But despite its reputation around the globe and the money that's constantly flowing into the city, Berliners are currently trying to figure out whether they enjoy the "intruders," or would rather live happily ever after without them. It's not that we're complete unsociable morons, famous for our "Berlin snout." In the end, it's the open-mindedness of this city that made it what it is today. But for some, it's getting to be slightly too much. Why should our self-made universe belong to the whole world, if we could keep it all for ourselves? And here I am including myself on purpose, not because I personally dislike tourists. But because it's mostly us, the non-naturally-born-Berliners who take hold of "our" Mitte, Prenzlauer Berg or Kreuzberg districts, like children who won't share their toys.

Urban symbolic photo of Berlin, front in focus on sticker that says 'stop being a tourist,' back is blurry Photo: picture-alliance/dpa

In 2012 Berlin chalked up more than 10 million visitors, much to some residents' dismay

We are afraid that with the tourist waves, we could lose the very authenticity of this place. Tourists mean income, which in turn leads to modernization, new hotels and new infrastructure. Sure, it's nice to have a neat city, with new roads and freshly renovated buildings. But what about our shabby-chic and cool trashy corners, where you can buy coffee for 1 Euro and enjoy your brunch for a little more? Our bohemian paradise will definitely go to hell!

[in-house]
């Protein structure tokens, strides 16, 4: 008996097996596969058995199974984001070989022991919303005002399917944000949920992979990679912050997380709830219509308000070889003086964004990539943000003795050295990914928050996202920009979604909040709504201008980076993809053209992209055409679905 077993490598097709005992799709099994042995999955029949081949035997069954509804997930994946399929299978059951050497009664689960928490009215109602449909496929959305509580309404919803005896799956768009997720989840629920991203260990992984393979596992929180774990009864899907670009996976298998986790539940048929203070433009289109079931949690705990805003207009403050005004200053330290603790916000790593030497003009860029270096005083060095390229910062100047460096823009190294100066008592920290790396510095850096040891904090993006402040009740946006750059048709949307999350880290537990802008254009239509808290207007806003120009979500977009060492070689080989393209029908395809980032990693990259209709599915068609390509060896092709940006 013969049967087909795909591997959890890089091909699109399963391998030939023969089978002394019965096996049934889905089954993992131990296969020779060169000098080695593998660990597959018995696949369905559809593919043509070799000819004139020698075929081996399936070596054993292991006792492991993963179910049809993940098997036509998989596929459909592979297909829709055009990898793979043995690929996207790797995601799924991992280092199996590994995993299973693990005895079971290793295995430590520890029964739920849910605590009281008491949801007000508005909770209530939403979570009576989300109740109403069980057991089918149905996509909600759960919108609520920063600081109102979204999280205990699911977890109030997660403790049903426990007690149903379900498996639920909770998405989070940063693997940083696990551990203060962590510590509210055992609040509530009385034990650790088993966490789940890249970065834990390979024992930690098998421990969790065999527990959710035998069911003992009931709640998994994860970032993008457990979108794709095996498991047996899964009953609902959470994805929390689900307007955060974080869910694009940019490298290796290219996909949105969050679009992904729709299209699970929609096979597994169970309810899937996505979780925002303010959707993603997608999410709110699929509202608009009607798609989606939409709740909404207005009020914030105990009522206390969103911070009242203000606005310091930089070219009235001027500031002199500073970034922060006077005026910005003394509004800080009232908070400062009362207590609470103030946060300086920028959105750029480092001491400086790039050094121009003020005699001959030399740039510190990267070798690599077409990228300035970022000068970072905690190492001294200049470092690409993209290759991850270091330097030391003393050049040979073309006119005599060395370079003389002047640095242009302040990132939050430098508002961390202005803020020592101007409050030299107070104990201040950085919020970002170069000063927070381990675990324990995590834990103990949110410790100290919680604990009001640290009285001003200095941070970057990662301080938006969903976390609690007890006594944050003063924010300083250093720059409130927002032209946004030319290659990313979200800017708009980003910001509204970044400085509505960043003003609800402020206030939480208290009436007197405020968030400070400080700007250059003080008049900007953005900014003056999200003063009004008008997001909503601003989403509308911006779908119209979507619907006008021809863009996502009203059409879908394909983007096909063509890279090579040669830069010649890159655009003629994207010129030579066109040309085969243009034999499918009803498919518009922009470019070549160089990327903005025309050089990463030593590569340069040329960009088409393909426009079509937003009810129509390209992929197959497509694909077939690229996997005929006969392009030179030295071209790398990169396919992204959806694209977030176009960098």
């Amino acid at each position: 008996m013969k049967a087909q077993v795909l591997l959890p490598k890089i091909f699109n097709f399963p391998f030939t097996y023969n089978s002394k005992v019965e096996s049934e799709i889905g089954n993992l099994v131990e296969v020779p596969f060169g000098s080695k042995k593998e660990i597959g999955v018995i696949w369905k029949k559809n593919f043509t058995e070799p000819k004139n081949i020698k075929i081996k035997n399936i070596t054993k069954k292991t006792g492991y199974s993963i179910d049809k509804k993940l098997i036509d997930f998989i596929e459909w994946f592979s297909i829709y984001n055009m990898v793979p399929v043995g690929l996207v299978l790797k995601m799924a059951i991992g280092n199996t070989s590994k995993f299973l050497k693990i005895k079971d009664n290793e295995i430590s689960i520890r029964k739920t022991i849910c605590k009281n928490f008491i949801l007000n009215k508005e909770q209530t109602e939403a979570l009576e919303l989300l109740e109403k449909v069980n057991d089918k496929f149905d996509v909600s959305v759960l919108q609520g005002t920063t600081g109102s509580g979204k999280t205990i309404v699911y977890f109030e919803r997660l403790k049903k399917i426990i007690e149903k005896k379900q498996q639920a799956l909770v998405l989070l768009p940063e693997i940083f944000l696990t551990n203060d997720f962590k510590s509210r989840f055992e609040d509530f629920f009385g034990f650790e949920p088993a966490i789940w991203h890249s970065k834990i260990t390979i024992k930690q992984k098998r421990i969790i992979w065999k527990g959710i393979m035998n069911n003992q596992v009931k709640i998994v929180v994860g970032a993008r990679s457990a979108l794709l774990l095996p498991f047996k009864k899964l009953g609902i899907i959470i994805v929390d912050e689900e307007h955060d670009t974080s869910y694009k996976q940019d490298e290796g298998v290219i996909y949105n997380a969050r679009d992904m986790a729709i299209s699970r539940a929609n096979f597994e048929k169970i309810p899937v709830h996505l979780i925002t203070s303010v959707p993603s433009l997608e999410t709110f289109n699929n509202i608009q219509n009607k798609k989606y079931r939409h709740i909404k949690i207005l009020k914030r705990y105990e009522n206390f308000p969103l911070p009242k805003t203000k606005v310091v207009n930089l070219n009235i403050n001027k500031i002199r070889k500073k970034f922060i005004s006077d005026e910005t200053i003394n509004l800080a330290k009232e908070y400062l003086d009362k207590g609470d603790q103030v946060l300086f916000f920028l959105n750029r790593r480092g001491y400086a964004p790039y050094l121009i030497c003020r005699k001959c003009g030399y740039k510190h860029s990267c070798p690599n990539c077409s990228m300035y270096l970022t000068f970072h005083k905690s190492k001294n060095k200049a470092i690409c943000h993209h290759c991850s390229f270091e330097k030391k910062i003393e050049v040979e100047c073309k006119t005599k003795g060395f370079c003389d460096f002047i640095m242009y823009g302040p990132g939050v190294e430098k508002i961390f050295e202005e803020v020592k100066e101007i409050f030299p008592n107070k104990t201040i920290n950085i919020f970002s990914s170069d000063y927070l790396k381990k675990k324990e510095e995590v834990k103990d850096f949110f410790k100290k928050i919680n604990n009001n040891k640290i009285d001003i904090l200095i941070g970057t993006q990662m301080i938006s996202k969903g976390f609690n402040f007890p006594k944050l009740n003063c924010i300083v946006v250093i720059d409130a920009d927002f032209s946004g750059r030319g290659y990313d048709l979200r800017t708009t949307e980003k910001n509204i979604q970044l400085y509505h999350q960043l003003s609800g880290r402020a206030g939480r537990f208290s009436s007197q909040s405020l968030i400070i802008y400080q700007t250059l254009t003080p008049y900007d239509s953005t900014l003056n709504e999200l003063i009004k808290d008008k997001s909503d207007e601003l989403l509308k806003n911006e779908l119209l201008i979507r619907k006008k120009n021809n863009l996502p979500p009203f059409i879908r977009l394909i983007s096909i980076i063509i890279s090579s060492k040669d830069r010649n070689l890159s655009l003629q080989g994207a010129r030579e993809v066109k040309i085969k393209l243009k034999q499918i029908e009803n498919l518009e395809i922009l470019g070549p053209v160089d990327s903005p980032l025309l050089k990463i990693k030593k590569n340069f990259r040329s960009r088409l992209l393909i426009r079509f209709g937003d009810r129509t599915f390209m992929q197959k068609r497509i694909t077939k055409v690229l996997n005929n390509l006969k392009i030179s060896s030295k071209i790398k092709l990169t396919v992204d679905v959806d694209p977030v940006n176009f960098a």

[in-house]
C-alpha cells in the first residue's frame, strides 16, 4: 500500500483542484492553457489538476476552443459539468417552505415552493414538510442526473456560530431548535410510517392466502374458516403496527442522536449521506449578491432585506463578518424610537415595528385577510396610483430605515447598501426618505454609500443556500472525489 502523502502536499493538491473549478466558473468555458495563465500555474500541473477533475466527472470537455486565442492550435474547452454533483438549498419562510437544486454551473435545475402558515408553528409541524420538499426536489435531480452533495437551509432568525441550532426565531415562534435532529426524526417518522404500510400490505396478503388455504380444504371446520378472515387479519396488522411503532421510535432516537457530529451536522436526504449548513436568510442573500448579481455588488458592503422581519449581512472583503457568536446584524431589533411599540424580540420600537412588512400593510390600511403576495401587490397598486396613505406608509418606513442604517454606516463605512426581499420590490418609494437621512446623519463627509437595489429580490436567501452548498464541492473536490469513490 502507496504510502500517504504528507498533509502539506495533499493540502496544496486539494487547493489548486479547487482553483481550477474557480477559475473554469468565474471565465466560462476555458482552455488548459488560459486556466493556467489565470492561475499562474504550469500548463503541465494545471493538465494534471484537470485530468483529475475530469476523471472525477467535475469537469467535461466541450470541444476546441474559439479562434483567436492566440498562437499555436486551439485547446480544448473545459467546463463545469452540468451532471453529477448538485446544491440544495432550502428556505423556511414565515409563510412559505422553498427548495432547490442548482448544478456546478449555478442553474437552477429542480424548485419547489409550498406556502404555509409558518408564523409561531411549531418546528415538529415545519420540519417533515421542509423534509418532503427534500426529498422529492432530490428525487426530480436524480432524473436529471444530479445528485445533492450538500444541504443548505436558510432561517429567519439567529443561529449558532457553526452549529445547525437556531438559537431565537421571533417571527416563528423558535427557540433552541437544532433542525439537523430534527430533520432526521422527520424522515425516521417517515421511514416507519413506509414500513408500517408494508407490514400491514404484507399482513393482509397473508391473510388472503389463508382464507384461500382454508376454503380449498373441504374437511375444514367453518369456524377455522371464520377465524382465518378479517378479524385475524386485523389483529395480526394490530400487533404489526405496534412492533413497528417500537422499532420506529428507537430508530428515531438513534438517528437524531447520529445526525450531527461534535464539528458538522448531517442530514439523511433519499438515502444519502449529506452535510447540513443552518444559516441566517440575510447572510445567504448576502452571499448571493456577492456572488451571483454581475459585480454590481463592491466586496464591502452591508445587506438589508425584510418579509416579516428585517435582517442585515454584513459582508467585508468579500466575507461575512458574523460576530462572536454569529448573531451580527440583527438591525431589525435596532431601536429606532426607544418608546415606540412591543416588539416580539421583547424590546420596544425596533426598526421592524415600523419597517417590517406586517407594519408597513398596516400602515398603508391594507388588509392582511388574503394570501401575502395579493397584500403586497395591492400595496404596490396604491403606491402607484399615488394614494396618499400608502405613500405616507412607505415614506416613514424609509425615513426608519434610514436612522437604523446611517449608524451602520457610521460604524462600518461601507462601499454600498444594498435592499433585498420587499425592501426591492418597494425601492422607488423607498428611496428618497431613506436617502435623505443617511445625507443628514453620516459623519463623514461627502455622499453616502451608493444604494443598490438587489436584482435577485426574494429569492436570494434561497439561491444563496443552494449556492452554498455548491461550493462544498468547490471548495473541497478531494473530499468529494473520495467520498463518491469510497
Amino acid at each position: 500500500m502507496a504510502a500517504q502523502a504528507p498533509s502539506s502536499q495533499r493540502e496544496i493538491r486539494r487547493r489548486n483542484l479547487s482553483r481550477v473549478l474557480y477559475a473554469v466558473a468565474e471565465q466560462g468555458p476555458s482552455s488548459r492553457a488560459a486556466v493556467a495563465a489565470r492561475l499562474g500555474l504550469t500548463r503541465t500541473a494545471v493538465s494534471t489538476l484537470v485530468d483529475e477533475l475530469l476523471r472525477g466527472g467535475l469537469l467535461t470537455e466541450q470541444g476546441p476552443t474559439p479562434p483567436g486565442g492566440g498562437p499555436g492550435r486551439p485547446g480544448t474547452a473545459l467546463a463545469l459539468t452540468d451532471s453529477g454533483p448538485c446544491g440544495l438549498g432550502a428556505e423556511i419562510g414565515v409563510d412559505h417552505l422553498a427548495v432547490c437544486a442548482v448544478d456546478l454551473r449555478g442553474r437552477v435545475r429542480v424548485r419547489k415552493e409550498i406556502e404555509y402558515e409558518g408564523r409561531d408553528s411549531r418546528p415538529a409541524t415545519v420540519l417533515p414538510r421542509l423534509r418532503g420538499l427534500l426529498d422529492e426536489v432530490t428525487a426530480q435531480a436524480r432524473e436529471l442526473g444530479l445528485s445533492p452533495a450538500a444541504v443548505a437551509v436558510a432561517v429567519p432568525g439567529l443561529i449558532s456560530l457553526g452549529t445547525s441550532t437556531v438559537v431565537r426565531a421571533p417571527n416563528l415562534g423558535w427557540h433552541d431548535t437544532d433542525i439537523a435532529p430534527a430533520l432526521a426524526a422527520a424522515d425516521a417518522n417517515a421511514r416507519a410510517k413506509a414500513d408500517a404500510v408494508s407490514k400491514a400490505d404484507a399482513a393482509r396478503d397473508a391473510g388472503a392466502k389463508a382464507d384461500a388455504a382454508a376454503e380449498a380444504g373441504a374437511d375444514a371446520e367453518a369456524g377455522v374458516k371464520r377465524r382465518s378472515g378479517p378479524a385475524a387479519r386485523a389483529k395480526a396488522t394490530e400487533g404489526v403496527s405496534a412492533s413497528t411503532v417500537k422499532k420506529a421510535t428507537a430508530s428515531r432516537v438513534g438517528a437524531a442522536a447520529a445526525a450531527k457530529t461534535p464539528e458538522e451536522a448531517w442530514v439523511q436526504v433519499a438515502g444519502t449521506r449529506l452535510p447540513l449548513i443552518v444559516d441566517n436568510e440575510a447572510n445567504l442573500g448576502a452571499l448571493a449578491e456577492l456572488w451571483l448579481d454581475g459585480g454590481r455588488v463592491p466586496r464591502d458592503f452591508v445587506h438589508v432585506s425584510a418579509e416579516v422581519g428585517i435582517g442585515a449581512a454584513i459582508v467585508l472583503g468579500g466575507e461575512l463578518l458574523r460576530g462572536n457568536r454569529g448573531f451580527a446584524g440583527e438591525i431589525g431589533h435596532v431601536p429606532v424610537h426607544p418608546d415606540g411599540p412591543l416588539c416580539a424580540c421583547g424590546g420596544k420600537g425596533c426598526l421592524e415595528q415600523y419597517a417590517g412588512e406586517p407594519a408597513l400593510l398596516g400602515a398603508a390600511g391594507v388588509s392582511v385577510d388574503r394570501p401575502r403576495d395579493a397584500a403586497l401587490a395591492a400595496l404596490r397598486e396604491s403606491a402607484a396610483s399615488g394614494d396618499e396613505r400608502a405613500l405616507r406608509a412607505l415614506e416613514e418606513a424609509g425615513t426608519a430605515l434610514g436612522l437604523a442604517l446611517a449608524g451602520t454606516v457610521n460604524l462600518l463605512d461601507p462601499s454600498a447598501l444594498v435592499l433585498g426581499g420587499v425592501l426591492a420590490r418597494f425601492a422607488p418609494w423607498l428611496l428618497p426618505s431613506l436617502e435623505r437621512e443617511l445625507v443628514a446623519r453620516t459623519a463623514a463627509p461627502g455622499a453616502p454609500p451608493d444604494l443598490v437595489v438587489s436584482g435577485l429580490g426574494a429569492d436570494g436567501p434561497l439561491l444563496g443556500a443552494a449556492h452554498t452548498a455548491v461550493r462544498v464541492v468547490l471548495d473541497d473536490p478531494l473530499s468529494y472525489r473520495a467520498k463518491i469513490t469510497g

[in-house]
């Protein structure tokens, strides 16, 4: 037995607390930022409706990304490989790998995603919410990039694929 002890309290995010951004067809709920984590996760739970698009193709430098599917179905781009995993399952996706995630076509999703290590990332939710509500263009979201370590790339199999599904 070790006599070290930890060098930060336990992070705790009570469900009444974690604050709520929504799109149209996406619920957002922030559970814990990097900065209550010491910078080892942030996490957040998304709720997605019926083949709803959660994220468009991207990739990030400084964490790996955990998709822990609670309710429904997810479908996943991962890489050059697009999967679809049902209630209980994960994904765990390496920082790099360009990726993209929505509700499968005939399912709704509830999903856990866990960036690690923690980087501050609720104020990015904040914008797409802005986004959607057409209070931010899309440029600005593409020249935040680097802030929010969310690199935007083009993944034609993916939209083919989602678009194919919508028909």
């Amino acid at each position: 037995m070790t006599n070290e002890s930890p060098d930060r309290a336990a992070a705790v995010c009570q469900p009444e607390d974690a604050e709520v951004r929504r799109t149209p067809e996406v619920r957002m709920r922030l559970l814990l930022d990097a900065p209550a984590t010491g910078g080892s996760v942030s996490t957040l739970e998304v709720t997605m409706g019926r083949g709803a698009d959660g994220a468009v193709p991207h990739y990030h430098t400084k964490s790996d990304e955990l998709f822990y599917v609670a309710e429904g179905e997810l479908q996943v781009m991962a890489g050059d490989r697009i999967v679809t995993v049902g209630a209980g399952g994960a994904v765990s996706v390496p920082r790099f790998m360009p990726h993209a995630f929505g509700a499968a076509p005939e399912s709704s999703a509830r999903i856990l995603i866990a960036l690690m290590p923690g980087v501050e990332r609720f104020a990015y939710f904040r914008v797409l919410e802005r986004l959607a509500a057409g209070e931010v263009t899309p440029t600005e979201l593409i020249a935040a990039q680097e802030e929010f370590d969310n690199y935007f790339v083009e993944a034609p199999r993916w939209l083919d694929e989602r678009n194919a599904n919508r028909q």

This newly released statistic also shows that a third of the tourists coming to Berlin are under 30 and would rather get to know the local life, than see classic tourist attractions like the Brandenburg Gate or the Reichstag. That's the problem. Would you like flag-waving group tours in your cosy neighbourhood?

Sharing our toy

I was recently amused by a flyer I saw on a pillar, in the city: "Stop being a tourist!" At first, I was sure it was some sort of protest, taking in consideration the numerous demonstrations against the gentrification of certain neighbourhoods. But it turned out to be an advertisement for a home-exchange platform. By the way, the 5.2 million tourists represent the official statistics, based solely on people who booked hotels in the first six months of this year. So the figure excludes tourists who prefer accommodation in private homes. You, dear tourists, are much more than that!

Themenbild Kolumne Scene in Berlin

We honestly appreciate that you also find our city cool. But still, once every few weeks, some of us take on the streets to show our dissatisfaction, not with you directly, but rather toward the consequences of a city facing change for your sake.

I know it sounds completely gaga, as we also love, love, love change, just like the fact that we love, love, love being open and having a good name around the world. But somehow we'd like our Berlin to stay ours and the changes to be ours.

In other words, should you meet Berliners who seem not to enjoy your presence, don't take it personally. We are just jealous of you playing with our toy.